By Ben DuBose
(UPDATED at 2:30 p.m. with formal rejection,
statements from Obama, Pelosi)
The Obama administration on Wednesday formally denied a
permit to TransCanada for its proposed Keystone XL oil pipeline expansion.
US Deputy Secretary of State William J. Burns delivered the
announcement early Wednesday afternoon.
The controversial proposal would have resulted in a 1,700-mile
oil pipeline stretching from Canada to Texas, carrying nearly 1
million barrels of oil per day.
However, TransCanada and other companies will be allowed to
reapply with an alternate route going through Nebraska.
"As the State Department made clear last month, the rushed and
arbitrary deadline insisted on by Congressional Republicans
prevented a full assessment of the pipelines impact,
especially the health and safety of the American people, as
well as our environment," Obama said in a
US environmentalists have said they
want to avoid the Sand Hills in Nebraska, an important aquifer
in the region.
TransCanada initially applied for
a permit in 2008. The State Department reviewed the project to determine whether it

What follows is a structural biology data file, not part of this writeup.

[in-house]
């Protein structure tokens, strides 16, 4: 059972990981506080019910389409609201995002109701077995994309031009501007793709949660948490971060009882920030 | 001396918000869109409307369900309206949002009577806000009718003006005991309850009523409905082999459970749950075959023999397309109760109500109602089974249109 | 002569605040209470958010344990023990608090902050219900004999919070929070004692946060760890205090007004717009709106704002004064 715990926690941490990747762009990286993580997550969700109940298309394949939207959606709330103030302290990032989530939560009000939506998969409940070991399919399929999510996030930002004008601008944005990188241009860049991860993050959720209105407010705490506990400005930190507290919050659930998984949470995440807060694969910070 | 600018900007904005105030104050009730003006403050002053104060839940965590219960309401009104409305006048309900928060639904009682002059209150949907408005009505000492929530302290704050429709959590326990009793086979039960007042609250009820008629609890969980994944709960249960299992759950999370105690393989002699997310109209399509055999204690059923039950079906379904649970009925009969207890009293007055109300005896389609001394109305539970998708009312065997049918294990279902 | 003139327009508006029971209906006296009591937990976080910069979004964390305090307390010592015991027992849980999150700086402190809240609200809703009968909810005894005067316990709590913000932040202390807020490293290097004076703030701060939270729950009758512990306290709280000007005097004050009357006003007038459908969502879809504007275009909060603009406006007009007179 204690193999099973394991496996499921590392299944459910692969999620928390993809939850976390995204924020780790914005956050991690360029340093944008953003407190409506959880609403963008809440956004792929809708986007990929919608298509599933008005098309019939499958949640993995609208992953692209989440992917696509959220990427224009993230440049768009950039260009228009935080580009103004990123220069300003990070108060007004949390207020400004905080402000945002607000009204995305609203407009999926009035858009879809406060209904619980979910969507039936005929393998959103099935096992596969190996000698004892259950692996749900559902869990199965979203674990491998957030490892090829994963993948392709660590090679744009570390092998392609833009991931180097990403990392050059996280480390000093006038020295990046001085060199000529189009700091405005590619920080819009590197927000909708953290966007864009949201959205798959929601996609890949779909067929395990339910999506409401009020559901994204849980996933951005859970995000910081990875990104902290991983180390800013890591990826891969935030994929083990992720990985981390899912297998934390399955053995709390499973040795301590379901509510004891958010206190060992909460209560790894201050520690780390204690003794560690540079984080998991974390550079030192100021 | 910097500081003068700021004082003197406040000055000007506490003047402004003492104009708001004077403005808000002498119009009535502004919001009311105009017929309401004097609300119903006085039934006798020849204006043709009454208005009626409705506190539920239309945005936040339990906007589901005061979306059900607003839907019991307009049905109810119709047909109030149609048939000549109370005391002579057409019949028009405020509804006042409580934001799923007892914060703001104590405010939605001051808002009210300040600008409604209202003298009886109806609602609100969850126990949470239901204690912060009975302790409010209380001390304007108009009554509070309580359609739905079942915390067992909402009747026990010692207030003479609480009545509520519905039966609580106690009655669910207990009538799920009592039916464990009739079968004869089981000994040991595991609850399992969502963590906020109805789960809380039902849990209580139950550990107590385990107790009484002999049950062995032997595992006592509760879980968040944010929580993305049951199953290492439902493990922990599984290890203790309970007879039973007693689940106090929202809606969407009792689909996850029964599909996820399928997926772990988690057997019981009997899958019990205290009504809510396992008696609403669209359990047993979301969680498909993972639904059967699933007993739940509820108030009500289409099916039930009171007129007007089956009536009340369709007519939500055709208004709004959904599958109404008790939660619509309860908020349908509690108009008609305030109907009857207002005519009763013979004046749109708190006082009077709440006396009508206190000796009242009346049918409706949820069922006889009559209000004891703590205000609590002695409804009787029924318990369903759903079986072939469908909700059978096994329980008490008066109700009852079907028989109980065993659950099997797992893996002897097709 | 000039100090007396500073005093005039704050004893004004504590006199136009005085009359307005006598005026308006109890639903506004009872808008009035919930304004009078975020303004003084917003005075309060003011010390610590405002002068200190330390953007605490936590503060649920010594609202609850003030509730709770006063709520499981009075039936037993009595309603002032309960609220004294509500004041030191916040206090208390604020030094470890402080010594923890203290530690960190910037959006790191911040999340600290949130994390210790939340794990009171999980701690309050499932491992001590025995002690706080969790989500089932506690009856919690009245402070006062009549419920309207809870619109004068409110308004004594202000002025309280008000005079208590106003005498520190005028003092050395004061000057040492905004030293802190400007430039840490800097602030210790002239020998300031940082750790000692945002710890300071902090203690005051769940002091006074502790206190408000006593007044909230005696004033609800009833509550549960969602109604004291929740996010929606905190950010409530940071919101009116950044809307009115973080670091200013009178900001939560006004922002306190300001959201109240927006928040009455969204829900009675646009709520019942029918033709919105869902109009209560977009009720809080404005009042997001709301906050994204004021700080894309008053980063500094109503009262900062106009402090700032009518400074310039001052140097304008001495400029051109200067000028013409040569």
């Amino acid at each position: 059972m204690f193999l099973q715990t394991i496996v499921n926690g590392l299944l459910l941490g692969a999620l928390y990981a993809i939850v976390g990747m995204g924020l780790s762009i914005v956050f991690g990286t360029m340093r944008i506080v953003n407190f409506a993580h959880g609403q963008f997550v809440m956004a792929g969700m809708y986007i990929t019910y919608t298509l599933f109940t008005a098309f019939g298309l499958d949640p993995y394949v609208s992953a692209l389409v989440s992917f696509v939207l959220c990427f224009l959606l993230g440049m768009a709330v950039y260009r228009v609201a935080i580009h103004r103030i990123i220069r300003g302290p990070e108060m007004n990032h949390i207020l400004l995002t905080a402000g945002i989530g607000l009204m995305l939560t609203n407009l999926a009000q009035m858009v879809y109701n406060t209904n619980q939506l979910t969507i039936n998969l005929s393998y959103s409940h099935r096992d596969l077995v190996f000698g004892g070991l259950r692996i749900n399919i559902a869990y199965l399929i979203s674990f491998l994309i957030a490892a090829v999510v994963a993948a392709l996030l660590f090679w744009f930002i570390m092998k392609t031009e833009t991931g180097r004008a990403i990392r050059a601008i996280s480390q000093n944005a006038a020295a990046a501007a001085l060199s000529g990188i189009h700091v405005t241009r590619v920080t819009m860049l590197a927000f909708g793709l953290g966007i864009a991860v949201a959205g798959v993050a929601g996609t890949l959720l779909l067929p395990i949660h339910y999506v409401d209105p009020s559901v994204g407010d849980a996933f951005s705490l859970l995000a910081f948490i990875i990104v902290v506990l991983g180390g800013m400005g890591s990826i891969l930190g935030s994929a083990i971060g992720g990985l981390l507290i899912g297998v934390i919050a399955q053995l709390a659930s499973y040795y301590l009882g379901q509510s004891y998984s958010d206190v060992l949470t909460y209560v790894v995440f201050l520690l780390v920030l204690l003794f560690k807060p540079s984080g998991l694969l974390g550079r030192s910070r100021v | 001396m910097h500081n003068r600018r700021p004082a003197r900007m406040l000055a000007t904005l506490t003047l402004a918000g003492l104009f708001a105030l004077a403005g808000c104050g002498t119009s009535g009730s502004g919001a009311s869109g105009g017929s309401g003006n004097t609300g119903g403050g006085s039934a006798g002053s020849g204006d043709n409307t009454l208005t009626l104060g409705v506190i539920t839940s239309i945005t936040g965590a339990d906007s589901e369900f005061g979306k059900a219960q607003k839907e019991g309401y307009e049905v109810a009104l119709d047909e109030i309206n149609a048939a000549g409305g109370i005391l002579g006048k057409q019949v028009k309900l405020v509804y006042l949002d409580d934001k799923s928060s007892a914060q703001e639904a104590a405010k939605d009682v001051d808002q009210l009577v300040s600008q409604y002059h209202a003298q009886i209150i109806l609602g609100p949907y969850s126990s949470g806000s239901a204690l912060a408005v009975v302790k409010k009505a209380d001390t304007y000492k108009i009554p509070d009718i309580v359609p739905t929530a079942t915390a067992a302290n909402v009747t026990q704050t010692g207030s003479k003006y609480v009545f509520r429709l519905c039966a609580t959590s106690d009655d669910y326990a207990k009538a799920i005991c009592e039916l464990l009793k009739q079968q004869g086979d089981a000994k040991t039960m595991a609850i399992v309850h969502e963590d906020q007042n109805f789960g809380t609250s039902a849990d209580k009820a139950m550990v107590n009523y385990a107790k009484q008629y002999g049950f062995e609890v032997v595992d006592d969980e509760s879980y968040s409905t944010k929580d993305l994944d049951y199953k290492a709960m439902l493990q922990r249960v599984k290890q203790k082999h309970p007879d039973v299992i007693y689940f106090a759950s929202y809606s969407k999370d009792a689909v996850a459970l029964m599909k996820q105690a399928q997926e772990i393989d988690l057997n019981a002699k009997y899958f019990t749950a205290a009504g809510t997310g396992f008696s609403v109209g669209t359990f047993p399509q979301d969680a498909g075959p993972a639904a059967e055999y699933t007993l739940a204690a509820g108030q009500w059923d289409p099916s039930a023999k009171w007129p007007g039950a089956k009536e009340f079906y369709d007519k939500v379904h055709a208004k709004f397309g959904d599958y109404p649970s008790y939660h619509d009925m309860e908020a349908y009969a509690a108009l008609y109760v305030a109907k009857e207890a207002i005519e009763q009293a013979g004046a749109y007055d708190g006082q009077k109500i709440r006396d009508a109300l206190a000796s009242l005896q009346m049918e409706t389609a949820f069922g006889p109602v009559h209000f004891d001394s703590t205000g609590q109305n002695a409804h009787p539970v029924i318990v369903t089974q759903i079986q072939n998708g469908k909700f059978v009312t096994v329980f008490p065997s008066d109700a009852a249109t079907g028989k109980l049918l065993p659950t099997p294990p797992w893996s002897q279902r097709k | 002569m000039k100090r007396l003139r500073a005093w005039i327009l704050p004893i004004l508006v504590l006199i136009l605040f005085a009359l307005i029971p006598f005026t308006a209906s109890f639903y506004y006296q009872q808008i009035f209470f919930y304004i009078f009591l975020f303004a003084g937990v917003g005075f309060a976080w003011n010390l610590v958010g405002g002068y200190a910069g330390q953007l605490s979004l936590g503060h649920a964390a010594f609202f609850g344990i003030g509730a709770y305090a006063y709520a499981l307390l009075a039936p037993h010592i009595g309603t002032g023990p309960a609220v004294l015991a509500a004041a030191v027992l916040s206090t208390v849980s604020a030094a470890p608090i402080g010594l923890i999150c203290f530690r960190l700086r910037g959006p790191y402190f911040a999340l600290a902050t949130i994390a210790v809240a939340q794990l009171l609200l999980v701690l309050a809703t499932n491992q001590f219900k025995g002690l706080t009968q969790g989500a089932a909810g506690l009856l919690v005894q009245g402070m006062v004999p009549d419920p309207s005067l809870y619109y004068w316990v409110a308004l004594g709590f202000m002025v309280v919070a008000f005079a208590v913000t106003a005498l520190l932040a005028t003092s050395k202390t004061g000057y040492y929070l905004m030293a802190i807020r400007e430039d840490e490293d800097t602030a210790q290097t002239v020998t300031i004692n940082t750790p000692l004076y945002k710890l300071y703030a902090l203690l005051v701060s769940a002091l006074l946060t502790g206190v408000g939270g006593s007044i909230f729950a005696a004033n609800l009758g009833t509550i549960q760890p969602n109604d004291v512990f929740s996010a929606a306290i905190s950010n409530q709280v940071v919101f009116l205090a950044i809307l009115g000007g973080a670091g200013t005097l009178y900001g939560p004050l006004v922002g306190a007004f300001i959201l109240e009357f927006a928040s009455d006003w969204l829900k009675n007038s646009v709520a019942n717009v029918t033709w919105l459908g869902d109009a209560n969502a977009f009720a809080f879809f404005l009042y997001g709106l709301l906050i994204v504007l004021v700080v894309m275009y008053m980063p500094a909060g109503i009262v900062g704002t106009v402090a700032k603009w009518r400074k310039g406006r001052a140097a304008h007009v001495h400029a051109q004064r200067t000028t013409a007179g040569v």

serves the national interest and pledged to make a decision on
the project by the end of 2011.
But the president announced in November 2011 that his
administration needed more time to consider alternative routes
and would delay a decision until after the 2012
The project has been opposed by environmental groups and citizen
activists. The battle to defeat the pipeline culminated in a
protest at the White House that attracted thousands of
Republicans accuse the US president of succumbing to
pressure from this wing of his supporters, and of playing
politics with a project that they say will create
Some Democrats, however, say Republicans have been
exaggerating the number of jobs that will be created as a
result of the pipeline project.
They accuse GOP members of being a mouthpiece for
TransCanada and the influential lobby groups that represent the
"Keystone oil wasn't for domestic consumption," said House
Minority Leader Nancy Pelosi, a California Democrat. "It would
go from Canada through the US and then overseas."
A 60-day clock for Obamas decision
started late last year, after Republicans fought and won a
heated battle to include a deadline in a separate bill that
extended payroll tax cuts. The deadline was Feb. 21.
"This announcement is not a judgment on the merits of the
pipeline, but the arbitrary nature of a deadline that prevented
the State Department from gathering theinformation necessary to
approve the project and protect the American
people," Obama said.
The full text of Obama's statement can be read by clicking here.
A majority of Hydrocarbon Processing readers
said they expected the pipeline to be approved, citing the need for jobs
and additional US oil supply.
Industry groups including the American Petroleum Institute
(API) sent letters to Obama urging its approval.
-- Additional reporting from Dow Jones